Most Dodger fans were a bit surprised when the Dodgers traded for right-hander Seth Rosin only moments after he had been selected by the Mets in the Rule 5 Draft from the Phillies on Thursday. After all, the Dodgers have several minor league prospects within their own farm system that are every bit as MLB-ready as is Rosin – including a couple who project out higher on the depth chart than the 25-year-old Fargo, ND native; guys like Jose Dominguez and Onelki Garcia who actually saw playing time for the Dodgers in 2013 and who would (or at least should) get more consideration to make the Dodgers opening day 25-roster out of spring training than should Rosin. And this doesn’t even take into account guys like Yimi Garcia, Jarret Martin and Red Patterson who are all very close to being MLB-ready – among others.
Why, then, did the Dodgers even go after Rosin?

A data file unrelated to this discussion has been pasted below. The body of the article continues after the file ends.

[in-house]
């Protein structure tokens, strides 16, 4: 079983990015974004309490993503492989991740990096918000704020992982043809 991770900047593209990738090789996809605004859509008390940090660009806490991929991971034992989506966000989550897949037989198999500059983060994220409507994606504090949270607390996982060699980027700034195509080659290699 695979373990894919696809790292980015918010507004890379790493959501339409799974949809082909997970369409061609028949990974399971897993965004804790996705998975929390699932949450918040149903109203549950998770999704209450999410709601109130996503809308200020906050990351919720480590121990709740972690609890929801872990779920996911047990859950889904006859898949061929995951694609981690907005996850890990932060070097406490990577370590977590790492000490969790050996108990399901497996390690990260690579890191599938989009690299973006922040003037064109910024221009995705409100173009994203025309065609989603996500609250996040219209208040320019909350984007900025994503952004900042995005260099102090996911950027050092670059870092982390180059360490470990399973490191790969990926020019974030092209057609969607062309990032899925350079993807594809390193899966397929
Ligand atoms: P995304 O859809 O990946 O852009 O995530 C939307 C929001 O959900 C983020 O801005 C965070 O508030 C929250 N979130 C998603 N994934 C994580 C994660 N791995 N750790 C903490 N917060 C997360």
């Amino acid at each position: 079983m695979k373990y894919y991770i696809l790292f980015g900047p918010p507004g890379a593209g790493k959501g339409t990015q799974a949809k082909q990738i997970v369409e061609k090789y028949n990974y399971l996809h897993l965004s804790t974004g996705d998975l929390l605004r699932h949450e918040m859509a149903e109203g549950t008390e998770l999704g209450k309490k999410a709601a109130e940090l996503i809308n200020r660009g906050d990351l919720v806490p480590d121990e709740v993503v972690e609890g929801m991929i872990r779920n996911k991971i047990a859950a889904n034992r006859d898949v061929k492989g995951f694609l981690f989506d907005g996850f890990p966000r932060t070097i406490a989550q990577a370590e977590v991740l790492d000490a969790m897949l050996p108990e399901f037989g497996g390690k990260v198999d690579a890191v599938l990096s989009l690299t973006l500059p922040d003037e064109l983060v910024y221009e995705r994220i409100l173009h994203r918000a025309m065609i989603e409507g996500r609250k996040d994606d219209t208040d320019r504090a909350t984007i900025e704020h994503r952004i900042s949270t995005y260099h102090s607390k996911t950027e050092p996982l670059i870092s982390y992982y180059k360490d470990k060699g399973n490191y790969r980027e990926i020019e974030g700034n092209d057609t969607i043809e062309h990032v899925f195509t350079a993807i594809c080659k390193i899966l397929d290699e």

This is yet another head-scratcher in the never-ending head-scratching world that is Ned Colletti.
One might understand the Rosin acquisition if he were a left-hander (baring the hopeful re-signing of J.P. Howell, that is), but Rosin in a right-hander, as are Dominguez, Yimi Garcia, and Red Patterson. Dominguez and Yimi Garcia are also younger than Rosin – 23 versus 25. (Left-handers Onelki Garcia and Jarret Martin are 24 and Red Patterson 26).
The flip side to all of this is that because the Dodgers acquired Rosin via trade from the Mets who Rule 5 Drafted him from the Phillies, the Dodgers most likely got him for the Rule 5 fee of $50,000 (and perhaps a little ‘thank you’ money to the Mets) and should Rosin not make the Dodgers’ opening day roster, they must offer him back to the Phillies for $25,000. If the Phillies do not want to pay the $25,000 to get Rosin back, the Dodgers can then send Rosin to one of their minor league affiliates – most likely Triple-A Albuquerque.
The bottom line is that if Rosin does not make the Dodgers’ opening day roster and the Phillies do not want him back, the Dodgers are only out $50,000 which, by today’s MLB standards, is a relatively small investment.